We survived the eight hour sail and arrived at a quaint, protected anchorage in the late hours of the afternoon.
We motored through the channel slowly as I stood on the front of the boat poised to perform my duties as second mate. These duties involved fairly simple tasks like securing the boat on its mooring ball. I took my assignment seriously, though, ever eager to prove myself as a worthy water girl. I used to be first mate, but now that Scott, who was a former sailing teacher, was part of the crew I had been bumped to second mate. That was a well and fine, but I wasn't about to screw it up.
As we pulled into the harbor my attention was momentarily caught by a beautiful peeling wave just outside of it. Scott noticed it too. After the boat was secured we headed over to the break in our inflatable dinghy.
It was beautiful and we were the only ones out, but the best waves eluded me. They jumped around breaking up the point, breaking outside of me or breaking on my head. I felt this probing and unnecessary need to prove myself by finding the better waves this swell and spot were offering. Time for this objective had run out, though. The sun was setting and it was time to go in. Scott had found the perfect waves, and I was happy for him, really, I was, but I couldn't help but want the same for myself.
The next morning I awoke with one goal in mind: to prove that I could find and ride that perfect wave. Scott wanted to body surf and offered to document my hopeful journey. But the ocean, for the most part, wasn’t having it. I couldn’t figure out where to sit in the line up and the set waves broke either in front of me or to the side of me. For most of the session I could only catch the medium sized waves that petered out in the channel. Finally, after about an unsuccessful hour of wave hunting, the wave that seemed to be running from me during my time here came right to me. My mind quickly flashed over the details of the scenario- the beautiful location, the warm day, some of my favorite audience members watching from the channel, my husband with the camera poised to capture me riding this perfect wave.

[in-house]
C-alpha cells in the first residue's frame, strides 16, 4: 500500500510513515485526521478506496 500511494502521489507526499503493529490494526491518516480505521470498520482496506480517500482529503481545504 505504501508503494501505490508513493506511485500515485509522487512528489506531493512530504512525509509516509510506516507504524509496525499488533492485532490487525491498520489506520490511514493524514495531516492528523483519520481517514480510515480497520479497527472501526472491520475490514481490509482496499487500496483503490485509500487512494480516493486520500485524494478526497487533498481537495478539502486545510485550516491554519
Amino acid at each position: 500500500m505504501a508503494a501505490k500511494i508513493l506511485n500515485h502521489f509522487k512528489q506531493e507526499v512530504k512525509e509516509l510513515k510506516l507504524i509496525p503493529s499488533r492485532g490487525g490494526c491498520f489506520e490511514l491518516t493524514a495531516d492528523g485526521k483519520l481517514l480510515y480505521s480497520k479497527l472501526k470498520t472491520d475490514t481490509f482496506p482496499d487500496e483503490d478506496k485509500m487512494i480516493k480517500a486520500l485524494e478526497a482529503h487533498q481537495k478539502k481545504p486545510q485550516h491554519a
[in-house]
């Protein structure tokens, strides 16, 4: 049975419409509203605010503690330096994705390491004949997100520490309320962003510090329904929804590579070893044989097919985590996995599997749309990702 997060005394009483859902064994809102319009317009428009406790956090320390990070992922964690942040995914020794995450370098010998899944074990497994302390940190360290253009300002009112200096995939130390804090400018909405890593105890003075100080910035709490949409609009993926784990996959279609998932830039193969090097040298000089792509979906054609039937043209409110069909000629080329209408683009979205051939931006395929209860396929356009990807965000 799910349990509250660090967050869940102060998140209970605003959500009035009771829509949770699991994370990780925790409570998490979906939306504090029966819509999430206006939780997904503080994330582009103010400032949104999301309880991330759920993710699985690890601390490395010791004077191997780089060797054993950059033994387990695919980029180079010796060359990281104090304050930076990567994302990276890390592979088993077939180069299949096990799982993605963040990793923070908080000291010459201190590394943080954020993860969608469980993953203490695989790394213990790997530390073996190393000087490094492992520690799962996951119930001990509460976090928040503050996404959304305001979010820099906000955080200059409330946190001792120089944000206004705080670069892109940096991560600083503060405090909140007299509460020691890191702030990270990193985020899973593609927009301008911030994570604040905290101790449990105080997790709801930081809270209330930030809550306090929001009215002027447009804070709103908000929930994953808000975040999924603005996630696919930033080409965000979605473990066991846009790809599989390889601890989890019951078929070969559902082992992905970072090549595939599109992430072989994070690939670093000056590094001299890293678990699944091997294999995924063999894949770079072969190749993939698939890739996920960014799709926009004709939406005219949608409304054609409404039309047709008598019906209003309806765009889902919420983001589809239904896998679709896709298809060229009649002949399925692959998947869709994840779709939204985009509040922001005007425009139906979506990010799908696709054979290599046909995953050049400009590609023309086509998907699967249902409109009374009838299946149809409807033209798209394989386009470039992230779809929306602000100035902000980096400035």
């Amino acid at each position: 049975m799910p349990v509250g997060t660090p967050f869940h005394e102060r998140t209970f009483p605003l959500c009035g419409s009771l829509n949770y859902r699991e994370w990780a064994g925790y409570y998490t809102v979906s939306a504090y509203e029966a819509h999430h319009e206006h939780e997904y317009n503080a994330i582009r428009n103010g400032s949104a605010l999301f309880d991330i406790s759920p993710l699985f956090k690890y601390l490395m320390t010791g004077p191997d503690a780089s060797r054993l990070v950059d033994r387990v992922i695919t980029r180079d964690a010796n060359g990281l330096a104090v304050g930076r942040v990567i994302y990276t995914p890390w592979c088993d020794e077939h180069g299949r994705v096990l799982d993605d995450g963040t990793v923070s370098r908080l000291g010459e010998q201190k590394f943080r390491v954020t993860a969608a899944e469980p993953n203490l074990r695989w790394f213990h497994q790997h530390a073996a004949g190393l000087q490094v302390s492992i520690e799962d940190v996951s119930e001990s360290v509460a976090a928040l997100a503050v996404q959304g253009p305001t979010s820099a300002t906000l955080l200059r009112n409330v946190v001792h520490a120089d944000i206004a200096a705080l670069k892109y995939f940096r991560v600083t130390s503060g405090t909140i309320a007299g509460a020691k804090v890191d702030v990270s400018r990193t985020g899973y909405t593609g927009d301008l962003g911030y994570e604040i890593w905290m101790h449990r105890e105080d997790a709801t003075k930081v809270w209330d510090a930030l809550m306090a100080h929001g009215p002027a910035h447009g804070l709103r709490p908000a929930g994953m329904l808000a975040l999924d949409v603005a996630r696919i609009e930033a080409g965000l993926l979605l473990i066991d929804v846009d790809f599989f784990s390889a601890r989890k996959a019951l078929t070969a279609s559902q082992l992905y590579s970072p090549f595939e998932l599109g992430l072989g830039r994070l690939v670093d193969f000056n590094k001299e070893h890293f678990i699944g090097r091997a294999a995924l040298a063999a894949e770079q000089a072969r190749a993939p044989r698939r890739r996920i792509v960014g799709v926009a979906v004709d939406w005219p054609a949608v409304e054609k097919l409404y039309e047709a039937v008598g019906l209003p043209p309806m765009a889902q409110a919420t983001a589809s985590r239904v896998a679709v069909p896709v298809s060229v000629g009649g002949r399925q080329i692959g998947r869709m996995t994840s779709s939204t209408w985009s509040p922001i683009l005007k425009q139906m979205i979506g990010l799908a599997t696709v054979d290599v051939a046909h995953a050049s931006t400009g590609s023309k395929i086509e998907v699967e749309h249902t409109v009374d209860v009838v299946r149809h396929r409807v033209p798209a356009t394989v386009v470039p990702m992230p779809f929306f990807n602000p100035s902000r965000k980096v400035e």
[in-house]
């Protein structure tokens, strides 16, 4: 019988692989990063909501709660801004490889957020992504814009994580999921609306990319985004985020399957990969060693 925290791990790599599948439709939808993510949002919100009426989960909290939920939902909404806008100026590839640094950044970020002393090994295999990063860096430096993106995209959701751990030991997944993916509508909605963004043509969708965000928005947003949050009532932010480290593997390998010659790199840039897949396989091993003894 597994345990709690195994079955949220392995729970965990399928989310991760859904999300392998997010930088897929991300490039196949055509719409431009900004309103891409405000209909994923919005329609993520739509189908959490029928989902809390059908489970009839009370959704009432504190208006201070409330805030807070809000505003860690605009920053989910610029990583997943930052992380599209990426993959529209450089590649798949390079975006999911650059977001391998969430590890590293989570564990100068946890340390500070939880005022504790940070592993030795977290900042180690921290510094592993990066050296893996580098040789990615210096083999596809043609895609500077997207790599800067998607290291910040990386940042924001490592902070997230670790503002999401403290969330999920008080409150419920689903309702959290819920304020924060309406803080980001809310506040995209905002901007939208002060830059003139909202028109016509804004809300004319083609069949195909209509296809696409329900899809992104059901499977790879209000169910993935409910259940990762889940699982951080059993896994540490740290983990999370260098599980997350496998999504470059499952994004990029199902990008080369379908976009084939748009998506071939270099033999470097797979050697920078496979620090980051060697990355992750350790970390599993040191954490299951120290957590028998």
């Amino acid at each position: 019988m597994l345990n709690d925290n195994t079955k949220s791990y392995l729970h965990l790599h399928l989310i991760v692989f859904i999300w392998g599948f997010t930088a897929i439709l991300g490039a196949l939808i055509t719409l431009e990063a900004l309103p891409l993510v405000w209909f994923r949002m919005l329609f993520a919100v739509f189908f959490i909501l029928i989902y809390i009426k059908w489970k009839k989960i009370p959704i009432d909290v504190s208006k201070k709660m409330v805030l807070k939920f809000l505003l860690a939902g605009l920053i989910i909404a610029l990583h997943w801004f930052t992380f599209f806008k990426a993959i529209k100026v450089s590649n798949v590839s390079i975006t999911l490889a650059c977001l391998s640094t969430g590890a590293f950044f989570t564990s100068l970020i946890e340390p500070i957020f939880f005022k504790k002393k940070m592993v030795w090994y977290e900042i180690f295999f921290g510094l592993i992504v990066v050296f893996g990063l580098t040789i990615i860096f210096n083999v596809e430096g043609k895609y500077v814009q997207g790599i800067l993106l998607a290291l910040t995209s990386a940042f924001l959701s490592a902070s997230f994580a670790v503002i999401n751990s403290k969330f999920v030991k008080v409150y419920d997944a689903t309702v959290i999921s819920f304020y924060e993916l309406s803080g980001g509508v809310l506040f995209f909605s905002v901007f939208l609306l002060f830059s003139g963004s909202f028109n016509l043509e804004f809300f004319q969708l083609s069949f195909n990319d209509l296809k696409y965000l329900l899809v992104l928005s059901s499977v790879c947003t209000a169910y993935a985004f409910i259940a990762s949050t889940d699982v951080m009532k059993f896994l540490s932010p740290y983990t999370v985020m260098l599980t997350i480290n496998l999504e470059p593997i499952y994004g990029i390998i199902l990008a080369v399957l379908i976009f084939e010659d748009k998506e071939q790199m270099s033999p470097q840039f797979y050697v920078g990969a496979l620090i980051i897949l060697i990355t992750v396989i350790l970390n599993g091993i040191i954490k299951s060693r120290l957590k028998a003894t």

As I got to it I realized I would be taking off late.
"That's ok" I thought. "I have to make this wave because I want it so badly." I don't know why I told myself this though, this kind of pressure rarely seems to work for me.
I committed to the wave as I paddled, I was taking this wave no matter what. I pushed myself up, found my feet and planted them in my wax. The wave hit me in the back so I held onto my rail to keep my balance. It felt like being under a waterfall. "Keep going" I told myself. "Don't fall!" and then I didn't. Listen to myself, that is. As I began to stand the wave conquered me and I was head over heals and swimming. In this natural washing machine disappointment seem to conquer me too.
When I surfaced I wore my frustration on my face. My dad saw it, which only made things worse. He didn't understand how I could come out of the water unhappy and he had told me this many times before. He didn't see the point in me trying to prove myself to myself. I got that, but it didn't stop me from trying to do it. I just hadn't matured past that objective yet. That was very apparent in this moment.
This isn't that big of a deal I tried to convince myself as I paddled. Keep it together! Adding my usual guilt trip go to: Think of all the suffering people without food. Your situation is not sad!
It wasn't. It wasn't even remotely close to being as sad as 99.9% of other problems, but what I saw as failure upset me nevertheless.
"Let's go!" my dad called from the dinghy in the channel, waving his hand for me to hurry over. "It's getting windier and the crossing will be that much harder now." I felt myself sweating even though I was in the water.
I had surfed longer than I should have. As I pictured my mom and sisters swaying in the rough seas I stacked selfishness on top of the disappointment sandwich I seemed to be building. And then the tears came, washing away all of my previous attempts at reasoning.
When we returned to our sailboat in the harbor I began to pack my surfboard away in our board bag on the top of the boat. The wind whipped the boat's halyards into a howling frenzy as I did so and then came to harass me. The gust knocked my surfboard over and slightly dinged its rail. It was getting windier and my extra surf time would now potentially put us into rougher seas for our next sail. With all the problems weighing on me I couldn’t help but laugh, just a little, because sometimes your own failure can be so perfect.
Photos by Danielle Holloway and Scott DeMint
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